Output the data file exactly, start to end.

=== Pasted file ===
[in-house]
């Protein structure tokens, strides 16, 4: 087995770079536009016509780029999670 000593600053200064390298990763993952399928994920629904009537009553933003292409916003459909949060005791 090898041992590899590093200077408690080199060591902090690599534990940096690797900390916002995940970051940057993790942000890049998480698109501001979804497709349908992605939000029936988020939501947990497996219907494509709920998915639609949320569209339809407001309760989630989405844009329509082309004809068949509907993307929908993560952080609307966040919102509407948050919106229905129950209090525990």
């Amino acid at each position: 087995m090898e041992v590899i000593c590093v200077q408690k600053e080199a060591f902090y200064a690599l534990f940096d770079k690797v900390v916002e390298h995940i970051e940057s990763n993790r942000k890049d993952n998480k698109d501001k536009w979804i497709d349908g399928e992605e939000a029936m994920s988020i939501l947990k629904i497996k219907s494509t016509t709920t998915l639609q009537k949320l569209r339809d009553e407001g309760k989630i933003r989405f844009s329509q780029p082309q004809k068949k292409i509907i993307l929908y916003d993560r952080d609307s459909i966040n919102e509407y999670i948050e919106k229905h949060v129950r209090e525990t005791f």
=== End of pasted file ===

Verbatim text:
[in-house]
């Protein structure tokens, strides 16, 4: 087995770079536009016509780029999670 000593600053200064390298990763993952399928994920629904009537009553933003292409916003459909949060005791 090898041992590899590093200077408690080199060591902090690599534990940096690797900390916002995940970051940057993790942000890049998480698109501001979804497709349908992605939000029936988020939501947990497996219907494509709920998915639609949320569209339809407001309760989630989405844009329509082309004809068949509907993307929908993560952080609307966040919102509407948050919106229905129950209090525990």
């Amino acid at each position: 087995m090898e041992v590899i000593c590093v200077q408690k600053e080199a060591f902090y200064a690599l534990f940096d770079k690797v900390v916002e390298h995940i970051e940057s990763n993790r942000k890049d993952n998480k698109d501001k536009w979804i497709d349908g399928e992605e939000a029936m994920s988020i939501l947990k629904i497996k219907s494509t016509t709920t998915l639609q009537k949320l569209r339809d009553e407001g309760k989630i933003r989405f844009s329509q780029p082309q004809k068949k292409i509907i993307l929908y916003d993560r952080d609307s459909i966040n919102e509407y999670i948050e919106k229905h949060v129950r209090e525990t005791f």